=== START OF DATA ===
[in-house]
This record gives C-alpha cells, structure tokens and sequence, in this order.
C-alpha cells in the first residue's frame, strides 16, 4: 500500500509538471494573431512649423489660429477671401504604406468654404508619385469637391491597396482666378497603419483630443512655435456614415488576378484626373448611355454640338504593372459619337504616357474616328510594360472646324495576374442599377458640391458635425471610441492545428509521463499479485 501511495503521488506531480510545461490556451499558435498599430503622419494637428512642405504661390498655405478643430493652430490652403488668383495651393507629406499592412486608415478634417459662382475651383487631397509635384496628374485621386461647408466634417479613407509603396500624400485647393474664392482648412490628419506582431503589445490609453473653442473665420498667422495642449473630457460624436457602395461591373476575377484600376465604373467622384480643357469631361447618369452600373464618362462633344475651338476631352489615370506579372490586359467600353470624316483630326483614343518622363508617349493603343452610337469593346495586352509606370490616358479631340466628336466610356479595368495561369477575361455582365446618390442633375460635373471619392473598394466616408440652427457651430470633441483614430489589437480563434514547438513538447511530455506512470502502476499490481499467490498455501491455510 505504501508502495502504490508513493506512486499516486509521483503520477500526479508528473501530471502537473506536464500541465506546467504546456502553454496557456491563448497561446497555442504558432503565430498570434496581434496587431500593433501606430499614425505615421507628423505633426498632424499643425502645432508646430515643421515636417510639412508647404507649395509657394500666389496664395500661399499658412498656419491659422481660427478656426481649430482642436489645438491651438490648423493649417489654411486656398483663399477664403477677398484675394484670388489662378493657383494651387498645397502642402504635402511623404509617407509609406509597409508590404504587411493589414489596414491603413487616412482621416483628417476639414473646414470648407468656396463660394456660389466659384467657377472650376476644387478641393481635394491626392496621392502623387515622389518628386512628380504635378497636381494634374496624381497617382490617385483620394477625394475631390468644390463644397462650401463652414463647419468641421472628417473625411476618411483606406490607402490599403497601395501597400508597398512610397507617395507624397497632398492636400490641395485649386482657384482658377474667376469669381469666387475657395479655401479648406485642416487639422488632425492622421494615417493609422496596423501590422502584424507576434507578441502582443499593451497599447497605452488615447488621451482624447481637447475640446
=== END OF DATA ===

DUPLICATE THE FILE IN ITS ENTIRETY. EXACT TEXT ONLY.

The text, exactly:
[in-house]
This record gives C-alpha cells, structure tokens and sequence, in this order.
C-alpha cells in the first residue's frame, strides 16, 4: 500500500509538471494573431512649423489660429477671401504604406468654404508619385469637391491597396482666378497603419483630443512655435456614415488576378484626373448611355454640338504593372459619337504616357474616328510594360472646324495576374442599377458640391458635425471610441492545428509521463499479485 501511495503521488506531480510545461490556451499558435498599430503622419494637428512642405504661390498655405478643430493652430490652403488668383495651393507629406499592412486608415478634417459662382475651383487631397509635384496628374485621386461647408466634417479613407509603396500624400485647393474664392482648412490628419506582431503589445490609453473653442473665420498667422495642449473630457460624436457602395461591373476575377484600376465604373467622384480643357469631361447618369452600373464618362462633344475651338476631352489615370506579372490586359467600353470624316483630326483614343518622363508617349493603343452610337469593346495586352509606370490616358479631340466628336466610356479595368495561369477575361455582365446618390442633375460635373471619392473598394466616408440652427457651430470633441483614430489589437480563434514547438513538447511530455506512470502502476499490481499467490498455501491455510 505504501508502495502504490508513493506512486499516486509521483503520477500526479508528473501530471502537473506536464500541465506546467504546456502553454496557456491563448497561446497555442504558432503565430498570434496581434496587431500593433501606430499614425505615421507628423505633426498632424499643425502645432508646430515643421515636417510639412508647404507649395509657394500666389496664395500661399499658412498656419491659422481660427478656426481649430482642436489645438491651438490648423493649417489654411486656398483663399477664403477677398484675394484670388489662378493657383494651387498645397502642402504635402511623404509617407509609406509597409508590404504587411493589414489596414491603413487616412482621416483628417476639414473646414470648407468656396463660394456660389466659384467657377472650376476644387478641393481635394491626392496621392502623387515622389518628386512628380504635378497636381494634374496624381497617382490617385483620394477625394475631390468644390463644397462650401463652414463647419468641421472628417473625411476618411483606406490607402490599403497601395501597400508597398512610397507617395507624397497632398492636400490641395485649386482657384482658377474667376469669381469666387475657395479655401479648406485642416487639422488632425492622421494615417493609422496596423501590422502584424507576434507578441502582443499593451497599447497605452488615447488621451482624447481637447475640446